But there is no operator<< that takes three arguments. operator<< is dyadic.

    The text in main is called with a simple std::cout << obj; (where obj is an object of Opers type). And it gave me the correct output.
    Amazing.

    Let's try a test:

    1. oper.h
    Code:
    #ifndef OPER_H
    #define OPER_H
    
    #include <iosfwd>
    
    class Opers {
    public:
    	std::ostream& operator<<(std::ostream&, const Opers&);
    	int val() const { return 0; }
    	int text() const { return 0; }
    };
    
    #endif
    2. oper.cpp
    Code:
    #include "oper.h"
    
    #include <ostream>
    
    std::ostream& operator<<(std::ostream& os, const Opers& obj) {
    	os << obj.val() << " - " << obj.text();
    	return os;
    }
    3. main.cpp
    Code:
    #include <iostream>
    
    #include "oper.h"
    
    int main() {
    	Opers test;
    	std::cout << test << std::endl;
    }
    What do you get?
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  7. #7
    Just Lurking Dave_Sinkula's Avatar
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    I believe this is just a separate function.
    Code:
    std::ostream& operator<<(std::ostream &os, const Opers &obj) {
        os << obj.val() << " - " << obj.text();
        return os;
    }
    Code:
    #include <iostream>
    
    class Opers {
    };
    
    std::ostream& operator<< (std::ostream &os, const Opers &obj) {
        os << "hello world";
        return os;
    }
    
    int main() {
       Opers op;
       std::cout << op << '\n';
        return 0;
    }
    
    /* my output
    hello world
    */
    7. It is easier to write an incorrect program than understand a correct one.
    40. There are two ways to write error-free programs; only the third one works.*

  8. #8
    C++ Witch laserlight's Avatar
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    Only question now is why did I have access to that function before?
    You never did, since it was in a source file. Perhaps some build quirk? Did you remember to rebuild all to check?
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  9. #9
    (?<!re)tired Mario F.'s Avatar
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    Ah! The Rebuild All did it. Thanks.

    Now I get the proper errors. Trying to declare operator<< with more than one argument inside the class and a no match error from trying to access the operator<< from main.

    My first time where this strategy to provoque errors to better understand what I'm learning, backfires on me.


    Thanks both again
    The programmer’s wife tells him: “Run to the store and pick up a loaf of bread. If they have eggs, get a dozen.”
    The programmer comes home with 12 loaves of bread.


    Originally Posted by brewbuck:
    Reimplementing a large system in another language to get a 25% performance boost is nonsense. It would be cheaper to just get a computer which is 25% faster.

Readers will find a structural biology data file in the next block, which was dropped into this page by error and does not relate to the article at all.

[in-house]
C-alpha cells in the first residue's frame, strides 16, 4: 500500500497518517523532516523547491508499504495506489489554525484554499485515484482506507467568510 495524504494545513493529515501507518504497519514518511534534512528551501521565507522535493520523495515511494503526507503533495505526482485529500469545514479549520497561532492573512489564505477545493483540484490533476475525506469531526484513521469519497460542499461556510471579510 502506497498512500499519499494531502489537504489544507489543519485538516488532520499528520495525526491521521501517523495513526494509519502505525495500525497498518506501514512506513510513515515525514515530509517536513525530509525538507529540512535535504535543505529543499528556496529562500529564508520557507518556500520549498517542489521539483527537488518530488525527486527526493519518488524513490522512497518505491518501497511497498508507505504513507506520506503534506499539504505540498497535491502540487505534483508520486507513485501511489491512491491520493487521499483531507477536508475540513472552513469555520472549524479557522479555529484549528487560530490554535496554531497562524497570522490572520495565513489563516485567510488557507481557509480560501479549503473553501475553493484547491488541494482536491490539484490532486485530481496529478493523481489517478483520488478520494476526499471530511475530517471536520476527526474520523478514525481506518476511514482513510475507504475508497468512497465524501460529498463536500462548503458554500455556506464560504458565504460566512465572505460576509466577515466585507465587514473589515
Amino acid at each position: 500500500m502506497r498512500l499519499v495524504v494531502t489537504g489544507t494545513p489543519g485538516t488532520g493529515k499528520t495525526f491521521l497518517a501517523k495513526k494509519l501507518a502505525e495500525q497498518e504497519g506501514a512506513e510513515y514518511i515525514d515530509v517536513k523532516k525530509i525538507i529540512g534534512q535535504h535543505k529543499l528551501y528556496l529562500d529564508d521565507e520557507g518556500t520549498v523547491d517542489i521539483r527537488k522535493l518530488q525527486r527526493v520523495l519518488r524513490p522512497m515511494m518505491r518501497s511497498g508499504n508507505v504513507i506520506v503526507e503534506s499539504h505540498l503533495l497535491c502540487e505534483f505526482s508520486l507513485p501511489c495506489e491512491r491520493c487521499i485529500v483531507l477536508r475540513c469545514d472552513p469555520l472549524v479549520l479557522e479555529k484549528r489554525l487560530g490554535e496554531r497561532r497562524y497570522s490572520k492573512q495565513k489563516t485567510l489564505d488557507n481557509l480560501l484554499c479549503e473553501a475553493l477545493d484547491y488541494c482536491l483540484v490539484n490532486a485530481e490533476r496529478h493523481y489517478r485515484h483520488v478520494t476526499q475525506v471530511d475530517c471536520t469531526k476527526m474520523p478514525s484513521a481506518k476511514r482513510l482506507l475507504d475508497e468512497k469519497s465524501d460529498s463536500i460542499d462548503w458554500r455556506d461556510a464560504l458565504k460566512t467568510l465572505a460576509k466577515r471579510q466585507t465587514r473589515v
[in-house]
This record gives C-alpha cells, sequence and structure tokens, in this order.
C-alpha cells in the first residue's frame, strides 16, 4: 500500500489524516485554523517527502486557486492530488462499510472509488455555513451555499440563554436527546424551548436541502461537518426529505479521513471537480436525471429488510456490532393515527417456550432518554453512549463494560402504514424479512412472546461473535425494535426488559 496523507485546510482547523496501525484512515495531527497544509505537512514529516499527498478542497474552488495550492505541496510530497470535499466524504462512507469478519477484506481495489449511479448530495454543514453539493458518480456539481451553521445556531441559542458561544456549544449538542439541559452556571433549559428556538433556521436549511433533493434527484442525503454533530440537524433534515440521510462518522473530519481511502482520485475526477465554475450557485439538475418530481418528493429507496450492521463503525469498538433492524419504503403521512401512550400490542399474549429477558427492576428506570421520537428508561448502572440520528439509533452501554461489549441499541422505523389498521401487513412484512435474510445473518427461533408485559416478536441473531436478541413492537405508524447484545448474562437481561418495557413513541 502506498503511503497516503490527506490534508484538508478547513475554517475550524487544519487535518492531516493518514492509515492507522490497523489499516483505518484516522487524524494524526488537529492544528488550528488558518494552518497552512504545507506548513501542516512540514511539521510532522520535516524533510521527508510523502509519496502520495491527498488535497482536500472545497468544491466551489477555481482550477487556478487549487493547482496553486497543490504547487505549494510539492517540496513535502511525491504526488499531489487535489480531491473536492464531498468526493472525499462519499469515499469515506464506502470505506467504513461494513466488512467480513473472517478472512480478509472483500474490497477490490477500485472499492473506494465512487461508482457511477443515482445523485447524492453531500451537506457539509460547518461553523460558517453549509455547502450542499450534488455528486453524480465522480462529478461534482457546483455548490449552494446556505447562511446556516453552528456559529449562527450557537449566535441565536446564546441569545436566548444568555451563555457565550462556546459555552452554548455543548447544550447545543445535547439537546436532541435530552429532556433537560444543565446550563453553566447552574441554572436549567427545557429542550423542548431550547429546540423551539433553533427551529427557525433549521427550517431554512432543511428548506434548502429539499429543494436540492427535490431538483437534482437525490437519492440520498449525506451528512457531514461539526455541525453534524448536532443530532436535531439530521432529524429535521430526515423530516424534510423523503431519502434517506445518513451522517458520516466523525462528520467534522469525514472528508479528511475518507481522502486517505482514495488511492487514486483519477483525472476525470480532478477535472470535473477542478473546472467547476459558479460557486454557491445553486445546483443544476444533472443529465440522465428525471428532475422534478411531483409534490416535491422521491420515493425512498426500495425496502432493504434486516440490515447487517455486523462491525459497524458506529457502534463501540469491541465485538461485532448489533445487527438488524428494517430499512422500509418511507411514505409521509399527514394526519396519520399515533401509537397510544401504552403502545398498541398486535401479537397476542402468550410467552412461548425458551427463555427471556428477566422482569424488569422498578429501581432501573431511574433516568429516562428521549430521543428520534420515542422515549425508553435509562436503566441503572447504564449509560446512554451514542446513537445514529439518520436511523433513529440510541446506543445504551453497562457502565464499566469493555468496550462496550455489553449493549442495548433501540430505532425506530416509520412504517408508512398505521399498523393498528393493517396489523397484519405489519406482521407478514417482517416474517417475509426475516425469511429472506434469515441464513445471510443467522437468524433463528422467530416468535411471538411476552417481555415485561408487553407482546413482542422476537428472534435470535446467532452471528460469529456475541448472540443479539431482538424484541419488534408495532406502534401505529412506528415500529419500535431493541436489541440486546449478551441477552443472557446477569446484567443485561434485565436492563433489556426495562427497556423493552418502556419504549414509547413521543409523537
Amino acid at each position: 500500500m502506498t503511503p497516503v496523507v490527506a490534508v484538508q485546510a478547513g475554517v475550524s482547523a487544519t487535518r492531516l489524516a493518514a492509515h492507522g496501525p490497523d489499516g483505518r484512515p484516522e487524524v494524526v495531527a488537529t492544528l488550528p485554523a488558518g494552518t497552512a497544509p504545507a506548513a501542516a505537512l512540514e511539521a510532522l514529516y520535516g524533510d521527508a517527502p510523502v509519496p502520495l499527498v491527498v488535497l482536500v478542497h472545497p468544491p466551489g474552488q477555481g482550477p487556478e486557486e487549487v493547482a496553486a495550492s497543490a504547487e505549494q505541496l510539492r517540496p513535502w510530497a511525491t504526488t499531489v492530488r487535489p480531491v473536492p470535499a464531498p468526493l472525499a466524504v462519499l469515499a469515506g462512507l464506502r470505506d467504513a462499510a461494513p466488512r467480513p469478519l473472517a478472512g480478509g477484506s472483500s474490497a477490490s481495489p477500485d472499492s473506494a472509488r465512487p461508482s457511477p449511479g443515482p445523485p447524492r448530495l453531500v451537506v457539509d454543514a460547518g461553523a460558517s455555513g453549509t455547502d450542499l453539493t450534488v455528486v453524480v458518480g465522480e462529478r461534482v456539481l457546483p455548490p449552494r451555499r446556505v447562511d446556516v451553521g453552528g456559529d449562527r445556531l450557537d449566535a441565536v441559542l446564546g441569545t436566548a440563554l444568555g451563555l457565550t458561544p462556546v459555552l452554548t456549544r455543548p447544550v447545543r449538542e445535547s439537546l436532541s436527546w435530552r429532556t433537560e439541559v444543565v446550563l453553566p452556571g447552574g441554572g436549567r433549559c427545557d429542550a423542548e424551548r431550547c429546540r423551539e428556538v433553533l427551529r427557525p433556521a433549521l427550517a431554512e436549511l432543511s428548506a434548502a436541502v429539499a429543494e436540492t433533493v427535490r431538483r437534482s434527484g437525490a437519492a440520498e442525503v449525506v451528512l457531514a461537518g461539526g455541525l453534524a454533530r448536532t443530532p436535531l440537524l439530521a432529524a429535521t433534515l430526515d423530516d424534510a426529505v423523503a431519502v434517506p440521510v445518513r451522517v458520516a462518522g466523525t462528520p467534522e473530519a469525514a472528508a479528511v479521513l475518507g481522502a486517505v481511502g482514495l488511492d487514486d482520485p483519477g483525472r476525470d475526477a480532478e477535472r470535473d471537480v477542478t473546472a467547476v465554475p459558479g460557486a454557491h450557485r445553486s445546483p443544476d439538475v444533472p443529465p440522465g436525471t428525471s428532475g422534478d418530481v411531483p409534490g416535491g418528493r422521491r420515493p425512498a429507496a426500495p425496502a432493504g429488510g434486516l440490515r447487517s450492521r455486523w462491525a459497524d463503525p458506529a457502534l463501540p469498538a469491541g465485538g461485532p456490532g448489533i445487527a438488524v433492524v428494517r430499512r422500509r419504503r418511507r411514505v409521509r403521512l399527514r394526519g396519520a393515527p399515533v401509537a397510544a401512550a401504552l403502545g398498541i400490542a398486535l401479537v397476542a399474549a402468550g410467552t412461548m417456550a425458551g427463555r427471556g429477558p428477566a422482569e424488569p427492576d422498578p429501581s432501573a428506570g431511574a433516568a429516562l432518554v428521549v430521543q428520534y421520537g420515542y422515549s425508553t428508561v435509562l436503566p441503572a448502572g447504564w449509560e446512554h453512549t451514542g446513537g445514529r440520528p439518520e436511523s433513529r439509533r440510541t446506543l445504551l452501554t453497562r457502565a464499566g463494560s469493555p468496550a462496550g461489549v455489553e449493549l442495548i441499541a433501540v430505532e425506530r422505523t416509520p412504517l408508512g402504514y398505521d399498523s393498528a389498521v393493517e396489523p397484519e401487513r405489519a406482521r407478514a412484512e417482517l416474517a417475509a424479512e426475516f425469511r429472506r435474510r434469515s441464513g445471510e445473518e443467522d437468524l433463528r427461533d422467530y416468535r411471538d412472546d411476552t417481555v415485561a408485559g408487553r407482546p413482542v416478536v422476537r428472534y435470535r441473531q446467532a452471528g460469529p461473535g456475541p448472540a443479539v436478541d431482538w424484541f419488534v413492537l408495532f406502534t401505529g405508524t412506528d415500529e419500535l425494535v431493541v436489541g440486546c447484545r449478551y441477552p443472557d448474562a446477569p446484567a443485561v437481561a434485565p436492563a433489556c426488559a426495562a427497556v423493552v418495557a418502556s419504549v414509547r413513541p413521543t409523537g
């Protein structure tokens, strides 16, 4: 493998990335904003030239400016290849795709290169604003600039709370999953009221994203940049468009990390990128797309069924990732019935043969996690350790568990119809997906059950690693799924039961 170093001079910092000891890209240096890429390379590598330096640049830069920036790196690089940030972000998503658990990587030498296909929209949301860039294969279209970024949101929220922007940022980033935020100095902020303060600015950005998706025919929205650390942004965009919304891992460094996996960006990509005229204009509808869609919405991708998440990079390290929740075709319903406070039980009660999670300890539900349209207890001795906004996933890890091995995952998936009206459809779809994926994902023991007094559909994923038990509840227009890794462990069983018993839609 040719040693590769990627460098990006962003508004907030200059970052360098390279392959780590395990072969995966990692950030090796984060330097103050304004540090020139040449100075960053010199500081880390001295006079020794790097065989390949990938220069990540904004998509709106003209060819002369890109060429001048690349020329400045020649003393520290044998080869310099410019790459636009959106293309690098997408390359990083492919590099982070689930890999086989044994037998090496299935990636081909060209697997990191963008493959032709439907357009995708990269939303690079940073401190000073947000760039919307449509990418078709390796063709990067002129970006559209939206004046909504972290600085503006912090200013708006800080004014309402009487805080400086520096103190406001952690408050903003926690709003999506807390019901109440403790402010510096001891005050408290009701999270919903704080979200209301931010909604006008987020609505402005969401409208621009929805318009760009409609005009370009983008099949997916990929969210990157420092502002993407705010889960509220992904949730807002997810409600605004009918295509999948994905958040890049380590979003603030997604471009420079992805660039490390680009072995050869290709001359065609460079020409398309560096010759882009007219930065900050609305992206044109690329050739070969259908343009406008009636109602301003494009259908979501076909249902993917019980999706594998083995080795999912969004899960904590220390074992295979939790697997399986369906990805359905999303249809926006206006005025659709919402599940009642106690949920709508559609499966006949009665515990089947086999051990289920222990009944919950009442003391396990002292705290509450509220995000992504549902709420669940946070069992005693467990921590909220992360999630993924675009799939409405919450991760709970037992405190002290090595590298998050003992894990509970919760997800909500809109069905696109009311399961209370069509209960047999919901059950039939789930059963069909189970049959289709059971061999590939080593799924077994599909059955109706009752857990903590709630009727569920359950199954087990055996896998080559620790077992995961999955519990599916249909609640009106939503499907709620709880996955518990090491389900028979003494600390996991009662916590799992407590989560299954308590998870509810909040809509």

10. #10
    (?<!re)tired Mario F.'s Avatar
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    Trying not to start another thread on a related issue...

    It seems I'm not being able to understand correctly how to use the overload input operator.
    The following isn't working. The error states a no match for operator>> on the line colored red.

    Code:
    ------- Opers.h ------
    class Opers {
    public:
    /* ... */
        friend std::istream& operator>>(std::istream&, const Opers&);
    private:
        int val_;
        std::string str_;
    };
    
    ------- Opers.cpp ------
    /* ... */
    std::istream& operator>>(std::istream &is, const Opers &obj) {
        is >> obj.val_ >> obj.str_;
        if(!is)
            obj = Opers();
        return is;
    }
    The idea is to read two values from the stream. What am I missing?
    The programmer’s wife tells him: “Run to the store and pick up a loaf of bread. If they have eggs, get a dozen.”
    The programmer comes home with 12 loaves of bread.


    Originally Posted by brewbuck:
    Reimplementing a large system in another language to get a 25% performance boost is nonsense. It would be cheaper to just get a computer which is 25% faster.

  11. #11
    (?<!re)tired Mario F.'s Avatar
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    Terribly sorry. The second parameter can't be const. The error message was too cryptic for me to look at the obvious.
    The programmer’s wife tells him: “Run to the store and pick up a loaf of bread. If they have eggs, get a dozen.”
    The programmer comes home with 12 loaves of bread.


    Originally Posted by brewbuck:
    Reimplementing a large system in another language to get a 25% performance boost is nonsense. It would be cheaper to just get a computer which is 25% faster.